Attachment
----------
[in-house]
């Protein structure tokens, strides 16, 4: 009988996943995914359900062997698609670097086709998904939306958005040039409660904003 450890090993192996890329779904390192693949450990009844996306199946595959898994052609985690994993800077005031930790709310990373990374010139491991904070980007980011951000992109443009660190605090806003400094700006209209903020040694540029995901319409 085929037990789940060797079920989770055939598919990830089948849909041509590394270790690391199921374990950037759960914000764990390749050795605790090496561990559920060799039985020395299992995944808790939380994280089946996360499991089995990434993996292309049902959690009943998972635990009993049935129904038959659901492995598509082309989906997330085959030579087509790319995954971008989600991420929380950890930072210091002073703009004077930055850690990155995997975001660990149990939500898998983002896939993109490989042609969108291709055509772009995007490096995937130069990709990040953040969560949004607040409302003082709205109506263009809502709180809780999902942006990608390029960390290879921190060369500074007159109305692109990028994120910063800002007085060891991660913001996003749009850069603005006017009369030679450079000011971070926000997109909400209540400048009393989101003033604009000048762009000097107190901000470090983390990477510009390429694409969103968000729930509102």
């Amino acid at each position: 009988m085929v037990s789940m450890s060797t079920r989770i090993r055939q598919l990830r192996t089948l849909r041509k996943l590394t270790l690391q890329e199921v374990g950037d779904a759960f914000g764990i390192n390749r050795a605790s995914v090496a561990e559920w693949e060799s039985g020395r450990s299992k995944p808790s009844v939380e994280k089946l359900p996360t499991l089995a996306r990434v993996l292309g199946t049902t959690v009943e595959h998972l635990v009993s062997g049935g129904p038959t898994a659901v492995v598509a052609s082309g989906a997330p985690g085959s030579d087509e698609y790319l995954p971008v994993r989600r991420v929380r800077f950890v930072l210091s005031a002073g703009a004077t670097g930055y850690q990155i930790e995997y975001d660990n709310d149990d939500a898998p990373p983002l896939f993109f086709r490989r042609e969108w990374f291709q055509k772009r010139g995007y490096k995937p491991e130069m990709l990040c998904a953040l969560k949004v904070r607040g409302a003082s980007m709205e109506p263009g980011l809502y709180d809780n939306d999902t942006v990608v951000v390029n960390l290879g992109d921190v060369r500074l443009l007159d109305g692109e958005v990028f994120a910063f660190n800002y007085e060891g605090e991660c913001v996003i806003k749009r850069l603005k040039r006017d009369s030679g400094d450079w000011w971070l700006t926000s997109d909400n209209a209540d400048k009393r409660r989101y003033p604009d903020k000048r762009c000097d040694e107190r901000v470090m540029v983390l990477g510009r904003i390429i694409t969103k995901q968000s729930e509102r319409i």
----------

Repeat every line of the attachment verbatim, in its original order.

[in-house]
């Protein structure tokens, strides 16, 4: 009988996943995914359900062997698609670097086709998904939306958005040039409660904003 450890090993192996890329779904390192693949450990009844996306199946595959898994052609985690994993800077005031930790709310990373990374010139491991904070980007980011951000992109443009660190605090806003400094700006209209903020040694540029995901319409 085929037990789940060797079920989770055939598919990830089948849909041509590394270790690391199921374990950037759960914000764990390749050795605790090496561990559920060799039985020395299992995944808790939380994280089946996360499991089995990434993996292309049902959690009943998972635990009993049935129904038959659901492995598509082309989906997330085959030579087509790319995954971008989600991420929380950890930072210091002073703009004077930055850690990155995997975001660990149990939500898998983002896939993109490989042609969108291709055509772009995007490096995937130069990709990040953040969560949004607040409302003082709205109506263009809502709180809780999902942006990608390029960390290879921190060369500074007159109305692109990028994120910063800002007085060891991660913001996003749009850069603005006017009369030679450079000011971070926000997109909400209540400048009393989101003033604009000048762009000097107190901000470090983390990477510009390429694409969103968000729930509102």
């Amino acid at each position: 009988m085929v037990s789940m450890s060797t079920r989770i090993r055939q598919l990830r192996t089948l849909r041509k996943l590394t270790l690391q890329e199921v374990g950037d779904a759960f914000g764990i390192n390749r050795a605790s995914v090496a561990e559920w693949e060799s039985g020395r450990s299992k995944p808790s009844v939380e994280k089946l359900p996360t499991l089995a996306r990434v993996l292309g199946t049902t959690v009943e595959h998972l635990v009993s062997g049935g129904p038959t898994a659901v492995v598509a052609s082309g989906a997330p985690g085959s030579d087509e698609y790319l995954p971008v994993r989600r991420v929380r800077f950890v930072l210091s005031a002073g703009a004077t670097g930055y850690q990155i930790e995997y975001d660990n709310d149990d939500a898998p990373p983002l896939f993109f086709r490989r042609e969108w990374f291709q055509k772009r010139g995007y490096k995937p491991e130069m990709l990040c998904a953040l969560k949004v904070r607040g409302a003082s980007m709205e109506p263009g980011l809502y709180d809780n939306d999902t942006v990608v951000v390029n960390l290879g992109d921190v060369r500074l443009l007159d109305g692109e958005v990028f994120a910063f660190n800002y007085e060891g605090e991660c913001v996003i806003k749009r850069l603005k040039r006017d009369s030679g400094d450079w000011w971070l700006t926000s997109d909400n209209a209540d400048k009393r409660r989101y003033p604009d903020k000048r762009c000097d040694e107190r901000v470090m540029v983390l990477g510009r904003i390429i694409t969103k995901q968000s729930e509102r319409i």